Neonatal Sepsis: How Common is it and What is its Treatment?
What is Neonatal Sepsis?
Neonatal Sepsis refers to an infection of the newborn, specifically bacterial blood stream infections (BSI). Some of the systematic infections commonly seen in Neonatal Sepsis or Sepsis in Infants are meningitis, septicemia, pneumonia, arthritis, pyelonephritis, osteomyelitis, and gastroenteritis. All of these conditions have one symptom in common and that is fever in the newborn baby. Neonatal Sepsis or Sepsis in Infants is also known by the name of sepsis neonatorum. Hemodynamic compromise caused due to Neonatal Sepsis or Sepsis in Infants is difficult to measure and taken care of as symptoms usually do not emerge until it is too late and death of the infant becomes imminent.
What are the Classifications of Neonatal Sepsis?
Sepsis in Infants or Neonatal Sepsis has two subtypes which are the early onset sepsis and late-onset sepsis. In early onset sepsis, the condition is detected as early as 72 hours of the baby being born or within a week of the birth of the baby. In Late Onset Sepsis, the condition is detected much later but within 90 days of life of the infant.
How Common is Neonatal Sepsis?
Sepsis in Infants or Neonatal Sepsis is one of the major cause of neonatal deaths in developing countries in hospitals. Sepsis in infants is the one and only vital cause behind neonatal deaths in hospital as well as communities in developing countries. In the United States it is one of the leading causes of neonatal deaths in hospital affecting on an average 30,000 babies born annually in the country.
What are the Causes of Neonatal Sepsis?
Neonatal Sepsis or Sepsis in Infants is basically caused by a bacterial infection. There are many types of bacteria which may cause Neonatal Sepsis or Sepsis in Infants like Listeria monocytogenes, Escherichia coli, Group B Streptococcus, Streptococcus pneumoniae, Neisseria meningitides, Salmonella, Haemophilus influenzae type B. Herpes Simplex Virus is yet another cause for Neonatal Sepsis or Sepsis in Infants. A child may get this condition from the mother who may have been exposed to this virus as a result of unprotected sex or having sex with multiple partners.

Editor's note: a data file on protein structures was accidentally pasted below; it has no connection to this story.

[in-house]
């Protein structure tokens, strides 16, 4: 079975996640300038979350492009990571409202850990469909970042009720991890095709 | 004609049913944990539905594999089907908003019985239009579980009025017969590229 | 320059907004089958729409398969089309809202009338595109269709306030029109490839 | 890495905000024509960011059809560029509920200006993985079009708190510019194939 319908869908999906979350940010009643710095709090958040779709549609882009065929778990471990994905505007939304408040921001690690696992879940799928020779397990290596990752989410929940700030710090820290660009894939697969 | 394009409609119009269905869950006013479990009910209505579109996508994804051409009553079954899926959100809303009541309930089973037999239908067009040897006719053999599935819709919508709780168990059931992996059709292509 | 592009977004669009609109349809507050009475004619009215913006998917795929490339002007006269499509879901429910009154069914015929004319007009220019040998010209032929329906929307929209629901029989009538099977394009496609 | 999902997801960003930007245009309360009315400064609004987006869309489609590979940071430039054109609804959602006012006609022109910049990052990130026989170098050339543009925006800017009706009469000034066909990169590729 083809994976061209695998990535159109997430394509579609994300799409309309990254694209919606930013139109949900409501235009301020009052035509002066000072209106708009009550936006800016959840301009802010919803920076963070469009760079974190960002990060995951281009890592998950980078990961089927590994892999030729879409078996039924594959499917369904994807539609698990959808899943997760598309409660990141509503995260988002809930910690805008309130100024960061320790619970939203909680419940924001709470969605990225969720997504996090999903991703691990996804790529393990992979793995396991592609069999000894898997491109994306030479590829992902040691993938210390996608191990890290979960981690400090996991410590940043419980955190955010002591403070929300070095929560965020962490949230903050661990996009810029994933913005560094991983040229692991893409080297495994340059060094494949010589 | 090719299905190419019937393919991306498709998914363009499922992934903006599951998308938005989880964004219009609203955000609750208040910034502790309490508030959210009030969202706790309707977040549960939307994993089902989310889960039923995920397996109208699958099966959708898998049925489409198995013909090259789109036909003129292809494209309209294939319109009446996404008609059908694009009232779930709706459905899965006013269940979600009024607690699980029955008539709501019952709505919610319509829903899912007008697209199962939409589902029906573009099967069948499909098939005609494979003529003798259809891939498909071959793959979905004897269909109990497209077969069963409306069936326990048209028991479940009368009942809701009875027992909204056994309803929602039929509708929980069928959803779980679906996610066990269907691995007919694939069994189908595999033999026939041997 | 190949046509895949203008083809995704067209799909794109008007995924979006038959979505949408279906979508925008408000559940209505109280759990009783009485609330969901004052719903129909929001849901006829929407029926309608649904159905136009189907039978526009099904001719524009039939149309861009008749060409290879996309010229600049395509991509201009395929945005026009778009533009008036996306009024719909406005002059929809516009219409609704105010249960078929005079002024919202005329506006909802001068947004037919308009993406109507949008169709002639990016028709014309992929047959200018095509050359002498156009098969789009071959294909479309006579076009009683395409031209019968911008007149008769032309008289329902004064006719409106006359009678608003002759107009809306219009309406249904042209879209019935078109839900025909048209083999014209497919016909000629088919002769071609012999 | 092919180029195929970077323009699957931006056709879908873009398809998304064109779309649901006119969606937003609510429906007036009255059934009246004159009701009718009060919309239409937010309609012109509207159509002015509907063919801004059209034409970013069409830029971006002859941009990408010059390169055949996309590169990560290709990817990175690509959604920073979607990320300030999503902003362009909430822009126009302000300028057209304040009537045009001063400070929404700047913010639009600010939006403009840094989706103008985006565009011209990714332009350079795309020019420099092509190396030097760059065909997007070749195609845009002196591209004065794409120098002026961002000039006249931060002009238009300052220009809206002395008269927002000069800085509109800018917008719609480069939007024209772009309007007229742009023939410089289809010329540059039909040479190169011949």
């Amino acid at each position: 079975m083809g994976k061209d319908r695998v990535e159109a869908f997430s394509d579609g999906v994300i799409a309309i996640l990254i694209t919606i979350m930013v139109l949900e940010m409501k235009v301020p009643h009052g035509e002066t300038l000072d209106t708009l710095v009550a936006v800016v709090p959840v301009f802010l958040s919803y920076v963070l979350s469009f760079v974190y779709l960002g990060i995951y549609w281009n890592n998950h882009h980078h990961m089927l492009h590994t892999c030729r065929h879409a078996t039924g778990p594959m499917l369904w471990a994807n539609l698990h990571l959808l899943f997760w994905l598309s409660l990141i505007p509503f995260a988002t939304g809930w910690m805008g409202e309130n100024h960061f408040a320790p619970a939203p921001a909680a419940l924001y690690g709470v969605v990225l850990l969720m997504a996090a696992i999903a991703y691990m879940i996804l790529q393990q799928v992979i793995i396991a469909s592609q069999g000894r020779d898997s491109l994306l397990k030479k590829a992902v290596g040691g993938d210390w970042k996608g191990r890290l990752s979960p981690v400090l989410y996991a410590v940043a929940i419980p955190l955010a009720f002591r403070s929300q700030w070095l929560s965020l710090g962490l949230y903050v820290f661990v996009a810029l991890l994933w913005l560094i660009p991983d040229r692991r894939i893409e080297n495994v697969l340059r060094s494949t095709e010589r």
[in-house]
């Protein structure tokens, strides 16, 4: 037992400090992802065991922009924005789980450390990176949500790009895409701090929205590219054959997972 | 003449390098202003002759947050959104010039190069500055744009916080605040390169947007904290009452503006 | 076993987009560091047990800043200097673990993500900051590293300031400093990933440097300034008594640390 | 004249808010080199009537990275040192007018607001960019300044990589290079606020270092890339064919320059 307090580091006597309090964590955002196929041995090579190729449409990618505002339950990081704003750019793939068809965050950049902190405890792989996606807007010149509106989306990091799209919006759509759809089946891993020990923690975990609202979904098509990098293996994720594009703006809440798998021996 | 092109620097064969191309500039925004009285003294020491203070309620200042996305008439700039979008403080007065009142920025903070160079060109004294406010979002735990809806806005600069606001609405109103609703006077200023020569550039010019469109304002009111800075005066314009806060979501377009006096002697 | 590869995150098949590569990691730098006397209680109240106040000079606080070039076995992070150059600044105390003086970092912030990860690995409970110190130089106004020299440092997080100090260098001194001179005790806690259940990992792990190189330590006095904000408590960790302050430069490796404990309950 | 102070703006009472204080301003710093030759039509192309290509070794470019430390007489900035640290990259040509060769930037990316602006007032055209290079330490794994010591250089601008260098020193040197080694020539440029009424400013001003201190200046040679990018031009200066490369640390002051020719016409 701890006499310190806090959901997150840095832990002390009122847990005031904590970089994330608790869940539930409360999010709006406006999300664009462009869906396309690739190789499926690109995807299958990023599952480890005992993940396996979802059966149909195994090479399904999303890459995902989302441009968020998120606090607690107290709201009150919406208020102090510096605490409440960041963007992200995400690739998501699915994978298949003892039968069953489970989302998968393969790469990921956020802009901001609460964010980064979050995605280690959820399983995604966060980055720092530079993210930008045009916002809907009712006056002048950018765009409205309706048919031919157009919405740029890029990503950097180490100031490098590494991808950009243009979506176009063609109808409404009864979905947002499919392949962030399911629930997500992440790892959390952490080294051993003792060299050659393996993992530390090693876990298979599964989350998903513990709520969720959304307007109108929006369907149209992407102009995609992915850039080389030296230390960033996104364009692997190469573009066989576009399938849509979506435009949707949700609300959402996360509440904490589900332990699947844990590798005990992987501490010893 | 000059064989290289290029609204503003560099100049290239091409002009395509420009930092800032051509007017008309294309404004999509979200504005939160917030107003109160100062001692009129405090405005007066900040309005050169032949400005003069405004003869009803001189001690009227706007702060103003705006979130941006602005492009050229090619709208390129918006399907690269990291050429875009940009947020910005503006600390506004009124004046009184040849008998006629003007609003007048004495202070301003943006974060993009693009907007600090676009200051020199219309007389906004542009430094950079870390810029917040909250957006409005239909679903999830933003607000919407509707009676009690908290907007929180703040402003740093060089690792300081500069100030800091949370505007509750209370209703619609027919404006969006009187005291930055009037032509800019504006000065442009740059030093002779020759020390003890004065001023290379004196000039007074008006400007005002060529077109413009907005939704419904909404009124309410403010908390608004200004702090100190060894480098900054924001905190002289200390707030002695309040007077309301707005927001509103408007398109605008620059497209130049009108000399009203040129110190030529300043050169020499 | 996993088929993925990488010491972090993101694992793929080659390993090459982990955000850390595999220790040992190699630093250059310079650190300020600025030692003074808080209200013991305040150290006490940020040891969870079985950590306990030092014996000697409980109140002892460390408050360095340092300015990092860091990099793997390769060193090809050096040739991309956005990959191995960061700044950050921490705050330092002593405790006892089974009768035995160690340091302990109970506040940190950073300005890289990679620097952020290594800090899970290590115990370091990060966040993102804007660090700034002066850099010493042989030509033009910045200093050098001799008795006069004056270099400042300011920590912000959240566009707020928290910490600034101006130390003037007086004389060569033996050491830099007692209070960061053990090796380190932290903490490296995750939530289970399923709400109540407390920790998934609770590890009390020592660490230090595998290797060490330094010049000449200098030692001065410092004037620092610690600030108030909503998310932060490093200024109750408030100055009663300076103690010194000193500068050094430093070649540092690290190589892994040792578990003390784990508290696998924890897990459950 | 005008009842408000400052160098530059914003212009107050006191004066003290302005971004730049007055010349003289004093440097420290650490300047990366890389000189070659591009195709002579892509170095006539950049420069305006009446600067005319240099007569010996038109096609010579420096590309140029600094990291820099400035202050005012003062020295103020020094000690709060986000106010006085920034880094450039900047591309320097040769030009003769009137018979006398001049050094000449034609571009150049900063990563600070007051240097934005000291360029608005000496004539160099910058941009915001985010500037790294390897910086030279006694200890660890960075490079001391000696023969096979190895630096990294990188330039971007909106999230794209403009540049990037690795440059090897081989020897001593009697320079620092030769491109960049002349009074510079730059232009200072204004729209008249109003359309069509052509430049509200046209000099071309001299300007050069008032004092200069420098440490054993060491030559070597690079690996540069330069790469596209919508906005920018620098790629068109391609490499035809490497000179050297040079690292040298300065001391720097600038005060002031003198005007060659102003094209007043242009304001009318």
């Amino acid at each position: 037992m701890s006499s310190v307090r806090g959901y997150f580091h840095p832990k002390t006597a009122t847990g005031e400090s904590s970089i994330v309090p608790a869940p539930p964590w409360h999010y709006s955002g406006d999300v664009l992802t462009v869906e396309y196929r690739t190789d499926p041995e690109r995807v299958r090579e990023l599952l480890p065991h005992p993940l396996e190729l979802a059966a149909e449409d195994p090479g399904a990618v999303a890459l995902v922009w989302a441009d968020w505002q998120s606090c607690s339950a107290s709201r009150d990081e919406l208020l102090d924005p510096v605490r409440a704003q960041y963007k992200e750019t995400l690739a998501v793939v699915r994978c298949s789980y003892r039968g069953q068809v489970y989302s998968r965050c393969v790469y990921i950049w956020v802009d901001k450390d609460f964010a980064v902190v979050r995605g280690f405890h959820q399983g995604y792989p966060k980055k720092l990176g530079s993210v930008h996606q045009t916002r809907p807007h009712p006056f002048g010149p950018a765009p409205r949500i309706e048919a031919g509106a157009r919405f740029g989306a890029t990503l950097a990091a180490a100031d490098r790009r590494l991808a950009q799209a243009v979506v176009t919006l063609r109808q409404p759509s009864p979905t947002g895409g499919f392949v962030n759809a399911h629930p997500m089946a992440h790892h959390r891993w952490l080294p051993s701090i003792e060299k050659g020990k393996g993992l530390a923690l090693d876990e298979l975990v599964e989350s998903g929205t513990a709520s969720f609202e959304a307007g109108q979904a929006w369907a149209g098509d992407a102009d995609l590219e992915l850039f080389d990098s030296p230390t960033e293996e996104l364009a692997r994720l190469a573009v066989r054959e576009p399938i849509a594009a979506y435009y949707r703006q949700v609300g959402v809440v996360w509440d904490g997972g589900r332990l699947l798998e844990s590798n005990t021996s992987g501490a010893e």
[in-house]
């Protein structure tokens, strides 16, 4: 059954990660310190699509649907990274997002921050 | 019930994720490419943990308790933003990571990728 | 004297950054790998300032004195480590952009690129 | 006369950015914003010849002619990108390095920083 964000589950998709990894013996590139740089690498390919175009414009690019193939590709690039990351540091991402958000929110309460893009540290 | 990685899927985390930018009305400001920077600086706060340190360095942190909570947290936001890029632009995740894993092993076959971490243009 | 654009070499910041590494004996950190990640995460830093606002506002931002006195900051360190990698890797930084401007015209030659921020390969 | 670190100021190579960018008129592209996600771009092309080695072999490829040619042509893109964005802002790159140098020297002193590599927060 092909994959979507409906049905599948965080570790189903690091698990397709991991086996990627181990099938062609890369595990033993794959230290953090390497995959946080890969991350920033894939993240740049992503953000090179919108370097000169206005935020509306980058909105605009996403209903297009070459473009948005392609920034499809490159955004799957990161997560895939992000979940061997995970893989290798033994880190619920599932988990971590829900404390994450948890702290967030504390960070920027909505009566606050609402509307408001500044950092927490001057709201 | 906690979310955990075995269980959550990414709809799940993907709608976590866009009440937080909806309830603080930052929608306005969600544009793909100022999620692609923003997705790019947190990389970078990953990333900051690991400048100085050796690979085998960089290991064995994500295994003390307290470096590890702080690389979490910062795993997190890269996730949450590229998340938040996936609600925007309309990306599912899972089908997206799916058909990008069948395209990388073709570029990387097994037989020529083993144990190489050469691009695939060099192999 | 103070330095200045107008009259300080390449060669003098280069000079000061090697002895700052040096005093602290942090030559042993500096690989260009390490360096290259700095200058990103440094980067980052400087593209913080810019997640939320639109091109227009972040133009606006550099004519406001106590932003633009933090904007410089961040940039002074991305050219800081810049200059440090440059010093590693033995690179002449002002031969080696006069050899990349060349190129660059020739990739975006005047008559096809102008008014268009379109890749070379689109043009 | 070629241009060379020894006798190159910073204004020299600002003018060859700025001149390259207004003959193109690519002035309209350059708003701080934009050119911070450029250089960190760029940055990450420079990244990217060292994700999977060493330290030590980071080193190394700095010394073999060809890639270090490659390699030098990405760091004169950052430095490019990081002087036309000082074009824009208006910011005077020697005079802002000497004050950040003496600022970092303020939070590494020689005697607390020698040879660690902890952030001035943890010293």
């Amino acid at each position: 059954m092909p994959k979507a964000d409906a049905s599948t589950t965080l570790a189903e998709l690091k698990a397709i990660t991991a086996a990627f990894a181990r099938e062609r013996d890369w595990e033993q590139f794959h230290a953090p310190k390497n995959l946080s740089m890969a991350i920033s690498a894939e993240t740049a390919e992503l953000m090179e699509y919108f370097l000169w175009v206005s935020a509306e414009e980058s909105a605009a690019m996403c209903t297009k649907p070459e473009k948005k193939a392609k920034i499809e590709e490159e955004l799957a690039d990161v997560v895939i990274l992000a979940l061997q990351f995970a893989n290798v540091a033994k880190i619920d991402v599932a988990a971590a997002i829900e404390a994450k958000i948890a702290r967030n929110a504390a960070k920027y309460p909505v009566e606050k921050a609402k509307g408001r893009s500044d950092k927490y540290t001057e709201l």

Early-onset Neonatal Sepsis or Sepsis in Infants is inherited from the mother meaning that the offending bacteria or virus was present in the mother and had been passed to the baby causing this condition. The bacteria may be present in the birth canal and the baby may get it at the time of birth while passing through the birth canal.
Some of the bacteria which tend to cause early onset Neonatal Sepsis or Sepsis in Infants are Escherichia coli, Group B Streptococcus, Haemophilus influenzae, Coagulase-negative Staphylococcus and Listeria monocytogenes. Some of the factors which increase the risk of a baby being born with Neonatal Sepsis or Sepsis in Infants are preterm delivery, infection of the placental tissues and amniotic fluid, and rupture of membranes about 18 hours before birth.
Coming to late onset Neonatal Sepsis or Sepsis in Infants, some of the bacteria that cause Neonatal Sepsis or Sepsis in Infants are pseudomonas, staphylococcus aureus, acinetobacter, anaerobes, klebsiella, enterobacter, candida and serratia.
What are the Symptoms of Neonatal Sepsis?
Neonatal Sepsis or Sepsis in Infants tends to have a variety of presenting features. Some of the symptoms of Neonatal Sepsis or Sepsis in Infants are:
- Increased crankiness or irritability
- Decreased tone or floppiness of the tone
- Body temperature alterations
- Reduced body movements
- Reduced sucking
- Low blood sugar
- Difficulty in feeding along with disinterest and vomiting
- Fever over 100.4 degree Fahrenheit
- Difficulty in breathing or breathing too fast
- Skin colour change usually becoming pale, blue or patchy
- Decreased urination
- Swollen belly area
- Bulging or swelling of the soft spot on the infant’s head.
The symptoms of Neonatal Sepsis or Sepsis in Infants are quite distinct and require emergent medical attention and appropriate treatment in order to treat this condition and save the baby’s life as if left untreated it may lead to potentially life threatening complications. In children in the age range of 1-2 years of age, this condition may present in the form of high fever, frequent vomiting, skin rashes, change in skin color, breathing problems, tachycardia, feeling lethargic and weak, irritability and being confused. Sepsis in an older child usually comes as a complication of another condition of which the most common is pneumonia.
How is Neonatal Sepsis or Sepsis in Infants Diagnosed?